- Museum number
- Series: Asante Gold
A triangular amulet case (safi) made from a piece of sheet gold which has been folded into shape. It is decorated on one side with a repoussé work symmetrical pattern that features a circular raised boss surrounded by four motifs that resemble cowrie shells or leaves which are highlighted with dot-punching. The reverse consists of three folded edges that have been drilled along their length with holes to enable this item to be sewn to clothing, sandals, head-dress or a weapon.
- Production date
- 19thC early (before 1874)
Length: 3.60 centimetres
Weight: 5.24 grammes
Width: 7.20 centimetres
- Curator's comments
- Scholars have argued that the adoption of Islamic amulets known as safi’s and sebe’s by the peoples of the Gold Coast dates back to the fourteenth century A.D. and was predicated on their association with the written word, which was in and of itself considered magical.
Such charms were extremely popular with the Asante, who used them according to Bowdich, to avert ‘all evils but sickness, (which they can only assuage) and natural death’ (Bowdich 1819:271). He further stated that Ashanti’s valued these charms so greatly that they would pay exorbitant prices to the Moslems for them, and, once owning them, felt themselves to be virtually invincible (?no citation). As proof of their efficaciousness Bowdich added that ‘[…] several of the Ashantee captains offered seriously to let us fire at them’ (Bowdich 1819, 272).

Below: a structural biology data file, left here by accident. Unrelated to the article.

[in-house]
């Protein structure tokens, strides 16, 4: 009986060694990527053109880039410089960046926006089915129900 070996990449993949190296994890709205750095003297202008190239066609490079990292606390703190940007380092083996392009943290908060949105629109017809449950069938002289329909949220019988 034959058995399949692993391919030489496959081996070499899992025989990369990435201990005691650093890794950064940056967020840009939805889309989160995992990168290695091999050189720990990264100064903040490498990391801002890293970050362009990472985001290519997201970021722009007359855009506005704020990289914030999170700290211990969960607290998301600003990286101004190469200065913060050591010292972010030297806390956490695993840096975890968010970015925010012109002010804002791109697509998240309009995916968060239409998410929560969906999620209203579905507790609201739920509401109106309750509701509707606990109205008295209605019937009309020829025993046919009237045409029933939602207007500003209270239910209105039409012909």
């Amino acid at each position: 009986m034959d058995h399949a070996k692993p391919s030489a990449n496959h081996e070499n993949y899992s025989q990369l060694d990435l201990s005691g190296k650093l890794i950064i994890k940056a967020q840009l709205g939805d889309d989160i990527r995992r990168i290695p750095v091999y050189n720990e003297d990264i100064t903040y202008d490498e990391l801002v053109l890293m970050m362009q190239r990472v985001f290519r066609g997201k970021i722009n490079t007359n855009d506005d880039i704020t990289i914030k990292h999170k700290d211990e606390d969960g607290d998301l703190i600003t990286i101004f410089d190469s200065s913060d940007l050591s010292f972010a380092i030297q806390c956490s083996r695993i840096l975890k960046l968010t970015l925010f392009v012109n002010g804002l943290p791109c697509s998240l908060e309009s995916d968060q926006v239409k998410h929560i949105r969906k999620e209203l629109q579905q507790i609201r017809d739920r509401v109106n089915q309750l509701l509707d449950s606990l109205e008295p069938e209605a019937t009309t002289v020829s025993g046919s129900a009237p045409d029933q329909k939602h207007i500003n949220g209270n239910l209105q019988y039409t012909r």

The majority of amuletic inscriptions take the form of a single phrase or phrases selected from the Koran which are repeatedly written in symmetrical geometric shapes such as squares, trianlges or circles that are believed to possess spiritual balance. Interestingly, the same configurations also inform the design of Asante war shirts (batakari) and funeral cloths (adinkra). The paper is then encased in dyed leather, tanned animal skin or cloth coverings which are often embellished with embroidered or repoussé patterns or alternatively, encased in gold or silver foil. Silver and gold repousse cases (like this) are normally reserved for persons of rank.
Th absence of most of the gold wire stitching at the back of this amulet case implies that it was opened up at some point in the past and the inscription removed.
- Not on display
- Acquisition date
- Acquisition notes
- Temporary Register,1861-1921.
- Africa, Oceania and the Americas
- Registration number